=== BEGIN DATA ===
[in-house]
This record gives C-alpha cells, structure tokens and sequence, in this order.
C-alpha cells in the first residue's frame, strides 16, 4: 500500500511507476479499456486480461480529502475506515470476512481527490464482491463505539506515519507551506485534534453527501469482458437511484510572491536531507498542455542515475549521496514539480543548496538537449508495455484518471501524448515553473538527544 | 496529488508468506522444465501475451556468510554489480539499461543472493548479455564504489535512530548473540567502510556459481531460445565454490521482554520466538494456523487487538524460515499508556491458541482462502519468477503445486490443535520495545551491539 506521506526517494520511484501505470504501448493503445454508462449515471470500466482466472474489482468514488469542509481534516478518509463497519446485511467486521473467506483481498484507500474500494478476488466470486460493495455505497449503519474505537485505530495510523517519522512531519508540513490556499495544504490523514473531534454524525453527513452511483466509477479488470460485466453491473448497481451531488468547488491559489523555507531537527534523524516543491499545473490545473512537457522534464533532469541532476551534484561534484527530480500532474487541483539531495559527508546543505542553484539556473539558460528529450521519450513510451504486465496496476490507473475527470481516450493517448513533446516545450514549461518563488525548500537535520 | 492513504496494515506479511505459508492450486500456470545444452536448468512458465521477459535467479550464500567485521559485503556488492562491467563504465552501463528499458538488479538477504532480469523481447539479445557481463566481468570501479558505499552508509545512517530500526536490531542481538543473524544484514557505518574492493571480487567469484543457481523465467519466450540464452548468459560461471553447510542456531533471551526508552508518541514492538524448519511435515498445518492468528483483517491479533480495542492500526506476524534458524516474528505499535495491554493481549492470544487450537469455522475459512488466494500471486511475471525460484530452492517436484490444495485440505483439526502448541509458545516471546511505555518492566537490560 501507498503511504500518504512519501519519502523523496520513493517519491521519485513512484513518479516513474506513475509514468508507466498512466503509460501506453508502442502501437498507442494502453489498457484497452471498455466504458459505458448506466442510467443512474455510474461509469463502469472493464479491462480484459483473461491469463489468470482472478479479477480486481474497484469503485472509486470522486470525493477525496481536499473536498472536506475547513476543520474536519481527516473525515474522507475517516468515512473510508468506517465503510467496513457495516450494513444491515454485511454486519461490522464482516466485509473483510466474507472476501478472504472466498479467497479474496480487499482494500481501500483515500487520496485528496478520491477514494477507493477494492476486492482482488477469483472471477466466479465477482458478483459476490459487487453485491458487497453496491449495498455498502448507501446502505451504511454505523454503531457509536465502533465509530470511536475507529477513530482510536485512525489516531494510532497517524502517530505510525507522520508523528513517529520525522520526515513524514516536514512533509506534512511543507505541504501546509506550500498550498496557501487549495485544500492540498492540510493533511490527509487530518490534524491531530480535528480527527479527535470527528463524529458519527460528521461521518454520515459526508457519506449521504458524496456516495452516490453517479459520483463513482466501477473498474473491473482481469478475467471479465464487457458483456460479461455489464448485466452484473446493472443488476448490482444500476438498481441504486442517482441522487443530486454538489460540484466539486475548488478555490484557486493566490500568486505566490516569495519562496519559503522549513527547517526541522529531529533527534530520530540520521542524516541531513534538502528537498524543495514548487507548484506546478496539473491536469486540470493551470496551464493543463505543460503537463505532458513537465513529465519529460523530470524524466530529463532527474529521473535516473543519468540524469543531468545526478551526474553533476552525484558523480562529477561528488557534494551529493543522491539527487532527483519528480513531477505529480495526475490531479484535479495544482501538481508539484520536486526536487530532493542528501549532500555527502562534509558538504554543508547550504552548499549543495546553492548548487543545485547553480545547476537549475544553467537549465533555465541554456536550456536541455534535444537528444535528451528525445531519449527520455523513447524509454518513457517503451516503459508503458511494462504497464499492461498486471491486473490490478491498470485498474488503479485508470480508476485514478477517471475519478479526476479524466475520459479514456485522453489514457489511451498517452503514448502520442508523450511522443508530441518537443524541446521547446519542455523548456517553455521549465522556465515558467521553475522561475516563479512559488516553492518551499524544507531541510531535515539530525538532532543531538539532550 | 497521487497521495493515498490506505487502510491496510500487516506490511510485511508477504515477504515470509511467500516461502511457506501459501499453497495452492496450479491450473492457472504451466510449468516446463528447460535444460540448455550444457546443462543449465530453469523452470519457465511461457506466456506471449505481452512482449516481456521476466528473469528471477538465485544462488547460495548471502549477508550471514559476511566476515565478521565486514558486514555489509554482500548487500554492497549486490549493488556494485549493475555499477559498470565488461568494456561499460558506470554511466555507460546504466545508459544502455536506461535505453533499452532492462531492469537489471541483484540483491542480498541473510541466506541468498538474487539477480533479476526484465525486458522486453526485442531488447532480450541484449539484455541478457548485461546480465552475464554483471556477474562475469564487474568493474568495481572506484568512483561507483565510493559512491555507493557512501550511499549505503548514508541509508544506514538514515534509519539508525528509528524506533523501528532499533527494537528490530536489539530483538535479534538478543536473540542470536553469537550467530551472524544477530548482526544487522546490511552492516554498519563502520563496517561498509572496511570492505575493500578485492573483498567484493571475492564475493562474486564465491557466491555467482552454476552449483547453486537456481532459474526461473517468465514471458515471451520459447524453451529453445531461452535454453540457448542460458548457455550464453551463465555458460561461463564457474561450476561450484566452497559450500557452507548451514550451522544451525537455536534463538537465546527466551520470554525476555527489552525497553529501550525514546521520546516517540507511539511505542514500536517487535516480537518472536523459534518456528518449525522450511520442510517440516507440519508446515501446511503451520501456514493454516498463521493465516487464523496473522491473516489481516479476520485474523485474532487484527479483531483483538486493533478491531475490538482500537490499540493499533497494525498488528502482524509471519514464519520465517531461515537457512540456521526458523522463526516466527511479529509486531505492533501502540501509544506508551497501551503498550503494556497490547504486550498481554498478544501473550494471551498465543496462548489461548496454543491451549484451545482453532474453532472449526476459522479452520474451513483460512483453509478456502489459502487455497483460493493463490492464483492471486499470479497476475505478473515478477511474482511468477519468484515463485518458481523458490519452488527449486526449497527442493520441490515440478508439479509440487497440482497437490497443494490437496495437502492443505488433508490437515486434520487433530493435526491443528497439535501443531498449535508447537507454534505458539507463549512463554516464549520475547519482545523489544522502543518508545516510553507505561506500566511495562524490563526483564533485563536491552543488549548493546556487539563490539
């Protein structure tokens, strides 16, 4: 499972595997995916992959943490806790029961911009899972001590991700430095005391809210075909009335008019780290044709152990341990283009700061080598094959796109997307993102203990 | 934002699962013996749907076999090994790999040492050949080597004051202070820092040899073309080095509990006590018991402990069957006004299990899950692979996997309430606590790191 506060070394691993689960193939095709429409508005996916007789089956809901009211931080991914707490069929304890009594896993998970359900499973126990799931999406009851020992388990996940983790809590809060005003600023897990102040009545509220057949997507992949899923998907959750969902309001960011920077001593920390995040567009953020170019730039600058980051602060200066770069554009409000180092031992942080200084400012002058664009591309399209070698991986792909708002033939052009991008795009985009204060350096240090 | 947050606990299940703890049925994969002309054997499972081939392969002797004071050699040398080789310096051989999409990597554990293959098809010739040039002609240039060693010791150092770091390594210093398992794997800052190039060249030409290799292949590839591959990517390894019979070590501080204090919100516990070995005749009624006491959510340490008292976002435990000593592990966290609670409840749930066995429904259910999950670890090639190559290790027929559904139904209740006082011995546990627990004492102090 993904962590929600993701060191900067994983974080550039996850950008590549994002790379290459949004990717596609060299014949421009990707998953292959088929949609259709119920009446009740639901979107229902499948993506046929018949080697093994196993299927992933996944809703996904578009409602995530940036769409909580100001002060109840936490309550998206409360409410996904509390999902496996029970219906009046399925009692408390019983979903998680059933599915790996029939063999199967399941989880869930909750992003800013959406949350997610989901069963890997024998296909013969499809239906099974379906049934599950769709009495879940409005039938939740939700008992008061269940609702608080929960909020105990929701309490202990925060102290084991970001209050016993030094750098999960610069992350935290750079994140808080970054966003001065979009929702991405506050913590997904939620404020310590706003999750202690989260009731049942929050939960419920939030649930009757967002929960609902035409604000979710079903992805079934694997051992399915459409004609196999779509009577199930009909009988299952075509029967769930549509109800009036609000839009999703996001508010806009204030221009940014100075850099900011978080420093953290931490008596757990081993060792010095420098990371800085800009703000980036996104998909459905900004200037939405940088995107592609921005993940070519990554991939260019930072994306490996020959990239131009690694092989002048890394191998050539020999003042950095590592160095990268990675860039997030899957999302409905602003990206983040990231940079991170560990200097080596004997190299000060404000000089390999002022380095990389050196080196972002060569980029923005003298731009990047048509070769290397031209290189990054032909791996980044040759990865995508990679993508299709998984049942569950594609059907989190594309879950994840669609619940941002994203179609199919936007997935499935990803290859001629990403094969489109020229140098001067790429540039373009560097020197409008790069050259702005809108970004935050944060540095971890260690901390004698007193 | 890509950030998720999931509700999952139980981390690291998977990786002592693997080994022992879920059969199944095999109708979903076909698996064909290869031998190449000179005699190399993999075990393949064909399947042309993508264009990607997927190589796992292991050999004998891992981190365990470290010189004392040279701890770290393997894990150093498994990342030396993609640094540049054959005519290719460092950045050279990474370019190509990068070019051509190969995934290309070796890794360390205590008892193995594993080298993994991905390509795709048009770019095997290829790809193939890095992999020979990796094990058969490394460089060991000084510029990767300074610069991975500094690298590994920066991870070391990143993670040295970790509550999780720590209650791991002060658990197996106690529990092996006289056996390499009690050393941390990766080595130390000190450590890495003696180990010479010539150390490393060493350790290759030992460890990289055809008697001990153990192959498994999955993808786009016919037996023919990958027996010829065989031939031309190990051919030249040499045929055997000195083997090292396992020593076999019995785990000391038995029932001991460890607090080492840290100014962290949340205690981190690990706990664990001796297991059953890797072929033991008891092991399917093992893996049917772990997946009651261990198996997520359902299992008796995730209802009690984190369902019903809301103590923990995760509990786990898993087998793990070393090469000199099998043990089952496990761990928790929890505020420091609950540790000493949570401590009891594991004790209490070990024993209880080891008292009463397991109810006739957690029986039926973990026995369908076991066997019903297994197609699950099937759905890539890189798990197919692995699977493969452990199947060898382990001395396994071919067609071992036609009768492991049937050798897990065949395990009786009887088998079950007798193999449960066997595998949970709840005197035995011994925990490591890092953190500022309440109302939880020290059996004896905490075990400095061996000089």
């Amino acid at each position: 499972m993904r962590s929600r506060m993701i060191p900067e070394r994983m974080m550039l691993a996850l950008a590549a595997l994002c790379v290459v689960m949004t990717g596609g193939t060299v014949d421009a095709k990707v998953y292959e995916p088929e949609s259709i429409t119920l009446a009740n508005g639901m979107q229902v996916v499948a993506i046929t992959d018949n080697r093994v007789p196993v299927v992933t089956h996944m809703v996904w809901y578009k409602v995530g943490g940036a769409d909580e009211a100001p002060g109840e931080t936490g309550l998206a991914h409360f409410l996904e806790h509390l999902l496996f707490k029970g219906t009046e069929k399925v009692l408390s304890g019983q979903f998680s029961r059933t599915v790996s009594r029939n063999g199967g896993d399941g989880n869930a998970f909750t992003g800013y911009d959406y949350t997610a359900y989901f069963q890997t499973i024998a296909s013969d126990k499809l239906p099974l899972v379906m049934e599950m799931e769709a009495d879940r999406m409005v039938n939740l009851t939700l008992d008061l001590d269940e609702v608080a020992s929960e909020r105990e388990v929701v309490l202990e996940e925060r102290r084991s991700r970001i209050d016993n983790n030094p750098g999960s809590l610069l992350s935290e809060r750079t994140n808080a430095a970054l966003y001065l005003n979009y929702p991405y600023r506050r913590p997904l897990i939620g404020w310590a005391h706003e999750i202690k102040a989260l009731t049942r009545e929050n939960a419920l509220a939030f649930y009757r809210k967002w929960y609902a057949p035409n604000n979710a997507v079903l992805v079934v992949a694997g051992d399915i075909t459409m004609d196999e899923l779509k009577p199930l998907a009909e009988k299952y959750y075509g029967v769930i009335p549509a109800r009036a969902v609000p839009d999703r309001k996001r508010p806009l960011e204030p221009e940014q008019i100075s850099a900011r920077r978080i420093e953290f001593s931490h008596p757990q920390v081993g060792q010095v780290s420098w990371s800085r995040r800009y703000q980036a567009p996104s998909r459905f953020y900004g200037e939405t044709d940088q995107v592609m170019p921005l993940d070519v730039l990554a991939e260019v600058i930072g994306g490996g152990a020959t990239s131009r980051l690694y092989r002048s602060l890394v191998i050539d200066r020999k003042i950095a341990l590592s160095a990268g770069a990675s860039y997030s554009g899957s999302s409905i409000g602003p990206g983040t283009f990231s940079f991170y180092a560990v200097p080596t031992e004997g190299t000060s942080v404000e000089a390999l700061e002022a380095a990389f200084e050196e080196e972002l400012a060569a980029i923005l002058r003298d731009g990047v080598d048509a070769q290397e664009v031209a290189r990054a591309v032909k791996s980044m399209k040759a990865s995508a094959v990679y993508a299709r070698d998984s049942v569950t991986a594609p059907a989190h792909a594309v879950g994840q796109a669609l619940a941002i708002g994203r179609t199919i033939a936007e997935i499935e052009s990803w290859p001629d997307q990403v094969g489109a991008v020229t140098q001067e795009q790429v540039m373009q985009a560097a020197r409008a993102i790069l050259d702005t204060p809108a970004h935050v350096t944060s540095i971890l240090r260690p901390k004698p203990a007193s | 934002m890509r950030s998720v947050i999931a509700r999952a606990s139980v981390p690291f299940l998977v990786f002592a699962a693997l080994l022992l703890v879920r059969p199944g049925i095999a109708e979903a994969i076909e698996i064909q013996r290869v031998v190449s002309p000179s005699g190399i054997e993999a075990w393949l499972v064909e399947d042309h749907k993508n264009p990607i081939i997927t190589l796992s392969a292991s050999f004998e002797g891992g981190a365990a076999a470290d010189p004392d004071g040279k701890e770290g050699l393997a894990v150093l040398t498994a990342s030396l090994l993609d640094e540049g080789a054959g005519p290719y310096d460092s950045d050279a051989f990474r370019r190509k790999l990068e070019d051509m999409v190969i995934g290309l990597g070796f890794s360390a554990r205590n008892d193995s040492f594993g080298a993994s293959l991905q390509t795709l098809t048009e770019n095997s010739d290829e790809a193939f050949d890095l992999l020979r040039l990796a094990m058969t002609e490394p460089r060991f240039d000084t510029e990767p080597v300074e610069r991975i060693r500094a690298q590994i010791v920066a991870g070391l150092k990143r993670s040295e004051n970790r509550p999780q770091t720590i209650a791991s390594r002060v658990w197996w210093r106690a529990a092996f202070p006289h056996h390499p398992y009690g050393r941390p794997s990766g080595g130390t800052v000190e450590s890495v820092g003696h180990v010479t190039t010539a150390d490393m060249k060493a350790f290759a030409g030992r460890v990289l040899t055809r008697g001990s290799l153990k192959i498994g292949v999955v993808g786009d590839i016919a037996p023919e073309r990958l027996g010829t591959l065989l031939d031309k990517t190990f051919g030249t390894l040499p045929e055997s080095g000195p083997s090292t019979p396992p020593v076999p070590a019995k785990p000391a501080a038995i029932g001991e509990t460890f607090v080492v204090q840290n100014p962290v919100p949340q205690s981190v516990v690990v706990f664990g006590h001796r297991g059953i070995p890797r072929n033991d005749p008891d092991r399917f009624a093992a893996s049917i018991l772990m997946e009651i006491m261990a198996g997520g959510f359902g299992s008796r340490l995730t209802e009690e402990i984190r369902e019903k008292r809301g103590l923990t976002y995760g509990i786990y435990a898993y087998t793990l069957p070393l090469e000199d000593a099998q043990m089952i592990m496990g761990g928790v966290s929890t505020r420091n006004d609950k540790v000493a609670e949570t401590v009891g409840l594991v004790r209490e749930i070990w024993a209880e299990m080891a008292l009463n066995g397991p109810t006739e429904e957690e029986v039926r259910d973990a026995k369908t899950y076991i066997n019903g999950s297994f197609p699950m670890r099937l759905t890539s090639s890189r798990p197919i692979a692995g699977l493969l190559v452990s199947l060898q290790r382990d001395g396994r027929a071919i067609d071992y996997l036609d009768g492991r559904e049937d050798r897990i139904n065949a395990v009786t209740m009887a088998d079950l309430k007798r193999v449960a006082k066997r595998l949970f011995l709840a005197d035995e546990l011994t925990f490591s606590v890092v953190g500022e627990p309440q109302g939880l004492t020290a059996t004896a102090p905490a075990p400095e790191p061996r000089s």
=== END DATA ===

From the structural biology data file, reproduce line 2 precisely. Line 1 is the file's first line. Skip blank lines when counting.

This record gives C-alpha cells, structure tokens and sequence, in this order.